I like a story that begins with the discovery of a box full of old, forgotten stuff in someone's attic.
So I was intrigued last week when my friend Dave Kelly invited me to have a look at the contents of an attic in a house he'd purchased in Chevy Chase. Dave is a builder, and he often buys houses from estates. Then he either renovates them or tears them down and builds something larger on the lot.
The house he'd bought was a beige stucco Tudor with a peaked roof on Maple Avenue. It had last belonged to an elderly widow named Ann McLaughlin. Her heirs had cleaned out the first two floors, but they told Dave they were leaving the attic and he could do what he wanted with anything he found there. The attic, Dave discovered, was crammed full. There were old books, some scrapbooks of newspaper clippings, some old toys. There was an academic gown, perhaps a faded crimson. There was a tattered pennant from Yale. And there was a framed certificate. The certificate, dated January 21, 1961, stated that John F. Kennedy, reposing special trust and confidence in the prudence and integrity of one James M. Landis, did hereby appoint him a special assistant to the president. It was signed by Kennedy and by Dean Rusk, then the secretary of state.
It didn't take long, leafing through old passports, to figure out that Ann McLaughlin was James Landis' daughter. A little more research established who James Landis was. And it also revealed a plausible explanation for why the certificate and other items--like the old newspaper cartoon below right--might have been forgotten and abandoned by Landis' descendants. His was a tale of a brilliant American life that ended badly.
Landis was born in Tokyo in 1899, the son of Presbyterian missionaries. He was a bright and studious boy, and one with a keen sense of duty. When the United States entered World War I, he was too young to serve in the military. So he volunteered for a YMCA organization that served the troops in Europe. (I am cribbing much of this information from a biography by Justin O'Brien that was published in 2014.) When the war ended, he did his undergraduate studies at Princeton. He was a near contemporary of F. Scott Fitzgerald, and maybe he caught a whiff of the sense of entitlement that Fitzgerald depicted in This Side of Paradise, the sense that the young men of Yale and Harvard and Princeton represented an American aristocracy that was destined to run the world. He would probably have been a scholarship boy at Princeton, so he might not have felt himself quite a member of that aristocracy as yet. But he might have felt, like the title character Fitzgerald would later create in The Great Gatsby, close enough to feel that he someday could be. (That's a picture of Princeton's 1920 football team below left. I don't know if Landis had anything to do with the football team, but he kept the picture and Dave Kelly found it in the McLaughlin attic. The painted letters and numbers on the football indicate that Princeton tied Harvard 14-14 that year, and beat Yale, 20-0. Those, evidently, were the only games that truly mattered.)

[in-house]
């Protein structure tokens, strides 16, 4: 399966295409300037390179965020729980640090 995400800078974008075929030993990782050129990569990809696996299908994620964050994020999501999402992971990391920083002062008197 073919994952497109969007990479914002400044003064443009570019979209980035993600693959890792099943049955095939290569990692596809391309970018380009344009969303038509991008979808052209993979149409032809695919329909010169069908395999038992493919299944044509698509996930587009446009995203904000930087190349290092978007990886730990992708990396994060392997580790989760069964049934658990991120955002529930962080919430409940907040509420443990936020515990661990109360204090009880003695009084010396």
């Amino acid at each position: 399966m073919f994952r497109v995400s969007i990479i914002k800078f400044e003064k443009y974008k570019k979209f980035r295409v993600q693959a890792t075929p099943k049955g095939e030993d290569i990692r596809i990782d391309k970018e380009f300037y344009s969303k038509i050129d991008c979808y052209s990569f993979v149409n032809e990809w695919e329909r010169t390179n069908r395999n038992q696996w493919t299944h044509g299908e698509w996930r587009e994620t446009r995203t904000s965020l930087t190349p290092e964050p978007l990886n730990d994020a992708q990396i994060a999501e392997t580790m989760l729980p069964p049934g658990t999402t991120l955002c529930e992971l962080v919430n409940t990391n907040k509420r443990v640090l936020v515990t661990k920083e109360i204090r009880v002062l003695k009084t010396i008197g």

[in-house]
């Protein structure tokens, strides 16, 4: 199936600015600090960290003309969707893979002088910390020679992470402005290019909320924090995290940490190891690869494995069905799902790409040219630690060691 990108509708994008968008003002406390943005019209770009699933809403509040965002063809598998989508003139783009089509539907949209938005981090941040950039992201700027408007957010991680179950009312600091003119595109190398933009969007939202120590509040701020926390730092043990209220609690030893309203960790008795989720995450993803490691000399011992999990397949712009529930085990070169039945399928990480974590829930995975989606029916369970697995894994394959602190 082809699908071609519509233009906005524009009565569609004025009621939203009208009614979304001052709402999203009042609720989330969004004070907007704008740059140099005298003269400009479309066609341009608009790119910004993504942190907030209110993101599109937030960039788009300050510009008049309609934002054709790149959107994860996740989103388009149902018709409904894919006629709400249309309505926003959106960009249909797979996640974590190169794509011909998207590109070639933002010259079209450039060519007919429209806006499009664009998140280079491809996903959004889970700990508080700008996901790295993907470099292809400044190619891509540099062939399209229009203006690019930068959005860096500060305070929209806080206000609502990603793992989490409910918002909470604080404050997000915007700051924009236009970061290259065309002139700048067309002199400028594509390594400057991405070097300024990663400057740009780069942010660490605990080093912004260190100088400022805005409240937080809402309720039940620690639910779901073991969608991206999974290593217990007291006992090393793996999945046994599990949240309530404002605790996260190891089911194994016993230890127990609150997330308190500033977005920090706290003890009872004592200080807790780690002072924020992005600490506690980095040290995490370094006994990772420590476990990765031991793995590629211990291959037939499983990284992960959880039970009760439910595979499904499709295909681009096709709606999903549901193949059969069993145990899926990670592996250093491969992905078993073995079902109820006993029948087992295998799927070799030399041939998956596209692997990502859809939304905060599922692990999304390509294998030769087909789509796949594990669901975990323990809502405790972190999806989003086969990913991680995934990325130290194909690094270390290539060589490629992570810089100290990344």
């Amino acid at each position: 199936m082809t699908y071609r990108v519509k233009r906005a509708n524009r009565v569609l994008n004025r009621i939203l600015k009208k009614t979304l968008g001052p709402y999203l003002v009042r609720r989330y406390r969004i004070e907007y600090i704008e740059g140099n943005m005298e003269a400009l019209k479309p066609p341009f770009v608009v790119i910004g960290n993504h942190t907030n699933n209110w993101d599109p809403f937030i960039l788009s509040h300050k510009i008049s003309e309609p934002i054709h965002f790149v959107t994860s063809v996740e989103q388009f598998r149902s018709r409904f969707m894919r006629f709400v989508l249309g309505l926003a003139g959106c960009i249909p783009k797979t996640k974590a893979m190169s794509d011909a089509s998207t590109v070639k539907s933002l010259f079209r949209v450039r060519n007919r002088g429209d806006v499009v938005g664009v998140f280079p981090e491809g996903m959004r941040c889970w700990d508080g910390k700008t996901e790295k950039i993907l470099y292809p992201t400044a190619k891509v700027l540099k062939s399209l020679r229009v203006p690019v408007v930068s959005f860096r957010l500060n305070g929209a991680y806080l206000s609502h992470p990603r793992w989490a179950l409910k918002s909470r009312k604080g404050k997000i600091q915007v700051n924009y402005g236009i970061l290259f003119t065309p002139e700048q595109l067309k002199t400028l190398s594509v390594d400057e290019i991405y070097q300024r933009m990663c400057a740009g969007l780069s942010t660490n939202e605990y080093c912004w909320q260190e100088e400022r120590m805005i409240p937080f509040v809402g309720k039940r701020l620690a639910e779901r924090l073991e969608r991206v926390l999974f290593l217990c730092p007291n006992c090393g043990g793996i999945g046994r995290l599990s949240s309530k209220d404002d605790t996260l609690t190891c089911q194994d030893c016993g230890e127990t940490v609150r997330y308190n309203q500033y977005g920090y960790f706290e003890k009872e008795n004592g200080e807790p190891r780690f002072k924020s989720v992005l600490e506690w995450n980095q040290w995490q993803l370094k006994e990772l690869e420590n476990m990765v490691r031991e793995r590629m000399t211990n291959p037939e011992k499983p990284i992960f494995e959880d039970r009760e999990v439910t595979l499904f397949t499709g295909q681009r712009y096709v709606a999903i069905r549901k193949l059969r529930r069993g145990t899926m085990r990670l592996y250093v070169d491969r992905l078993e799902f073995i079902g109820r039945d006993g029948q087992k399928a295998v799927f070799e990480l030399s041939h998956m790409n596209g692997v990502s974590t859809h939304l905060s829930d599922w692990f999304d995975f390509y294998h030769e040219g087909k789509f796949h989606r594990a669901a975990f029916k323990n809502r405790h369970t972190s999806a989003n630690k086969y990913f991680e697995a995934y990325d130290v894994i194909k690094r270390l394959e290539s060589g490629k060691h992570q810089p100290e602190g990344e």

Landis went on to Harvard Law, where he compiled a brilliant record. He clerked for Supreme Court Justice Louis Brandeis. By the age of 29, he was a tenured professor at Harvard. When Franklin D. Roosevelt was elected president in 1932, Landis was one of the people he recruited for his "Brain Trust," the rotating cast of academic advisors who fashioned the New Deal. Landis, along with Benjamin Cohen and Tommy "The Cork" Corcoran, drafted the legislation that established the Securities and Exchange Commission, which was the New Deal's effort to make sure the Crash of 1929 never happened again. In 1934, FDR appointed him to the commission, serving under the first chairman, Joseph P. Kennedy. That was the beginning of an alliance with the Kennedy family that was to last nearly three decades. He was himself chair of the SEC in 1935, and then became dean of the Harvard Law School in 1937.
Landis was established as one of those men who shuttled between the Ivy League and Washington, lending their expertise to government when Democrats were in power and developing new ideas behind ivy-covered walls during Republican interregnums. During World War II, FDR appointed him head of the Office of Civilian Defense. Then he sent him as an emissary to the Middle East, prompting the editorial cartoon at the right in the Washington Star, which also wound up in the attic on Maple Avenue. Harry Truman asked him to lead the Civil Aeronautics Board, the predecessor of the Federal Aviation Administration.